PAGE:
Working as a physiotherapist within a headache clinic

By: Anne-Marie Logan, Consultant Physiotherapist in Headache, St George’s University Hospitals NHS Foundation Trust, and NIHR Pre-Doctoral Academic Fellow

7th April 2021

“What’s a physio doing in a headache clinic?”

That’s a good question and one that causes some confusion. People tend to think that I offer treatment for neck pain or run Pilates classes, and although many physios do that, my role is a little different.

I started in the Headache Service at St George’s University Hospitals NHS Foundation Trust in 2010.  I became interested in headache conditions having worked with patients with spinal pain for many years. I could see how incredibly disabling headaches were and what an important area this was to work in.

The skills you develop as a physio are really suited to the management of headache conditions. A physiotherapist’s work is based on core principles of helping patients to live healthier lives, through engaging with their medical, emotional and physical health. In each area of physiotherapy the types of treatment a physiotherapist might use will be different but the principles are still the same.

Working with migraine and headache disorder patients

I use those same principles in my work with people with headache. The types of treatments I use now are a little different; prescribing medicines and using injections, advising on exercise and encouraging people to seek treatment for mental health problems when needed. These are the same ones that my clinical nurse specialist and medical colleagues in headache clinics use.

Living with headache means that you are constantly juggling. Your medicines, how much you do every day, your emotions, if you can do your job that day, play with your children, do some exercise. This list feels endless sometimes. Much of my role as a physiotherapist, like all my clinical nurse specialist colleagues, is to help with that juggling. That juggling is self-management and this is an important area that physiotherapists have helped patients with for years.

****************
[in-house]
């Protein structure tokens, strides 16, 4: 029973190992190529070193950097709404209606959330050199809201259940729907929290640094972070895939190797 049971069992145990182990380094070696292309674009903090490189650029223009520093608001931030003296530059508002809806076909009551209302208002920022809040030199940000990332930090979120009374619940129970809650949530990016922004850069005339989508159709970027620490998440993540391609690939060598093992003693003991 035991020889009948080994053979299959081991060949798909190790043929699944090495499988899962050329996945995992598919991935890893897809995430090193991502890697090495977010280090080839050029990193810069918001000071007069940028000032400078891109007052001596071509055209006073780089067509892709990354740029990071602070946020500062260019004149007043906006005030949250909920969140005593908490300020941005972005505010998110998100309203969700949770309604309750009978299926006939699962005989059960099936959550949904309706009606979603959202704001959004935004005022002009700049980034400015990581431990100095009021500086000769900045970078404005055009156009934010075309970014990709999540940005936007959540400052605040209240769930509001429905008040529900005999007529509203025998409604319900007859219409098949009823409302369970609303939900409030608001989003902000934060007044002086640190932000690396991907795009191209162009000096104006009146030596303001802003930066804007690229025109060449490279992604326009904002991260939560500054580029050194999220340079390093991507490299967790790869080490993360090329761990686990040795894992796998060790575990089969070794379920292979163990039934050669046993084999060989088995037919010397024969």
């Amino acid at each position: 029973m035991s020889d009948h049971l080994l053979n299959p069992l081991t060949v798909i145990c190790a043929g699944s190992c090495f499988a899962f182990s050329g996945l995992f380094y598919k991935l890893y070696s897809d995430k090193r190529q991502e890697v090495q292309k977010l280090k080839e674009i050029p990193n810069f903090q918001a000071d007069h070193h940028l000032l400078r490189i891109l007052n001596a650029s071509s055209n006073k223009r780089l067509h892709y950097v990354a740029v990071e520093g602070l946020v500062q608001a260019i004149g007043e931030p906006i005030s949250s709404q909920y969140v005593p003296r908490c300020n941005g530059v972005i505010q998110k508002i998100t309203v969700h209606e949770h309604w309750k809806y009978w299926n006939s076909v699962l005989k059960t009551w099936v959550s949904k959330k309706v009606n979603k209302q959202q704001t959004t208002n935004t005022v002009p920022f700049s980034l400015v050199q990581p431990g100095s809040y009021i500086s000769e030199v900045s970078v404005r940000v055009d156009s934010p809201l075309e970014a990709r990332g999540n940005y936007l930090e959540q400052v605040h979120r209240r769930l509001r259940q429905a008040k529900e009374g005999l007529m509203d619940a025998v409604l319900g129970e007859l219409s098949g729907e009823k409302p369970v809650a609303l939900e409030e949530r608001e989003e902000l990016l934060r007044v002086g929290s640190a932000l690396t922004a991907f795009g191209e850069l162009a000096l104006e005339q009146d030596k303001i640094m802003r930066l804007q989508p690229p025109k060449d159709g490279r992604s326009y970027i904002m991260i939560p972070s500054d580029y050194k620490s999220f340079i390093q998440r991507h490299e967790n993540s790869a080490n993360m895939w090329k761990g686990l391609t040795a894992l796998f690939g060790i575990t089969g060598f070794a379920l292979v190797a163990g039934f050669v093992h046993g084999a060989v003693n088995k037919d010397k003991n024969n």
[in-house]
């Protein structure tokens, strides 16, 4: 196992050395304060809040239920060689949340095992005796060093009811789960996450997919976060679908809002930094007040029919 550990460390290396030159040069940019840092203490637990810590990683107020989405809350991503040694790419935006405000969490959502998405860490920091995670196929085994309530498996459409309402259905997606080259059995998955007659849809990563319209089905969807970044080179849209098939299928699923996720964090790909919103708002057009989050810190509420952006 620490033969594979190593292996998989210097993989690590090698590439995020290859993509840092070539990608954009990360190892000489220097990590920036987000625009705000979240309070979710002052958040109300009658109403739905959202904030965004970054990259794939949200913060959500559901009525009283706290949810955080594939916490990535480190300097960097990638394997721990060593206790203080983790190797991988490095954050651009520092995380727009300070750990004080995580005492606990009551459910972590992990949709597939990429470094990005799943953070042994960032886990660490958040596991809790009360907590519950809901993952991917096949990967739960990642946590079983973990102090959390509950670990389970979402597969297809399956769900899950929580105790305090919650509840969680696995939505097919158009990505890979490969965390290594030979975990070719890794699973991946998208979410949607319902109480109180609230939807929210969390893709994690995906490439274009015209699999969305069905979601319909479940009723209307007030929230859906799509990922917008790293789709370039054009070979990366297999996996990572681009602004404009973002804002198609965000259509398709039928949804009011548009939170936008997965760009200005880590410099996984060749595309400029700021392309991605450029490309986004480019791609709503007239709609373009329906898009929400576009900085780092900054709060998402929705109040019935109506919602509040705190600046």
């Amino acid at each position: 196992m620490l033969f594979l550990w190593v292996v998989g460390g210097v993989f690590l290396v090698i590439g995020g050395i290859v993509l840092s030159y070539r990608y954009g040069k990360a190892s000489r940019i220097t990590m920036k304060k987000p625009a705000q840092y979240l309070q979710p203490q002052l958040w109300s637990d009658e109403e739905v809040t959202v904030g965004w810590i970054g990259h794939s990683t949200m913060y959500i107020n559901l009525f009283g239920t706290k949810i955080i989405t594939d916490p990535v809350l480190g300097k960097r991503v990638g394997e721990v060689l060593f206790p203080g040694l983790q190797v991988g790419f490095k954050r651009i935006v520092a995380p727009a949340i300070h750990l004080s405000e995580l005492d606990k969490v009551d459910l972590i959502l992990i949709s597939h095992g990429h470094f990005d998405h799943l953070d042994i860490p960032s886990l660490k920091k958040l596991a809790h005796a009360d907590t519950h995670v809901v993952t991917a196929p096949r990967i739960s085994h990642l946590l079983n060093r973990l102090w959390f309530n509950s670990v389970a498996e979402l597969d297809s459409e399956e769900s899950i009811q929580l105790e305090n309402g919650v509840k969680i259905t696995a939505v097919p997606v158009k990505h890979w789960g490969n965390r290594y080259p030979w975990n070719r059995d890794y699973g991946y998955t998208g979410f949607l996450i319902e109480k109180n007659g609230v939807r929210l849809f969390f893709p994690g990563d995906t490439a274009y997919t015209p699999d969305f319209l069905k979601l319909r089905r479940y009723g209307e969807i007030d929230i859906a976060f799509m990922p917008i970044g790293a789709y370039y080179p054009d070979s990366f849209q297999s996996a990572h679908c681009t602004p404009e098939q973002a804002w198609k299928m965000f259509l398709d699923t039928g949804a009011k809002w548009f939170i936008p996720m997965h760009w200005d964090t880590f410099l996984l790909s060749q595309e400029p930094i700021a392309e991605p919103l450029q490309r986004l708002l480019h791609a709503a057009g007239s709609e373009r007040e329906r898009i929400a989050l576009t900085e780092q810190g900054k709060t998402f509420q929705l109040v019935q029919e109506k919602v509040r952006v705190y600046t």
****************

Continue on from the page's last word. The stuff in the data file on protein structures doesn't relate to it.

Self-management of migraine and headache disorders

Self-management is important in headache, whether you have occasional headaches or daily headaches. As a physiotherapist in a headache clinic, one aspect of my role is to help people who live with headaches gain the best self-management skills.

These might be how to pace their activities, to set a goal to improve one aspect of their headache health or use a headache diary to monitor a particular medicine. These are all important skills in managing any health condition well.

More physiotherapists helping headache patients

Looking forwards to the future, I would like to see more physiotherapists alongside our nursing colleagues in headache clinics around the UK. There are few physiotherapists working in NHS headache clinics and bringing them into headache teams adds to what we can offer our patients.

As roles diversify within the NHS, we will be joined by more physician associates and pharmacists, each profession adding their skills, giving people living with headache the support they so desperately need.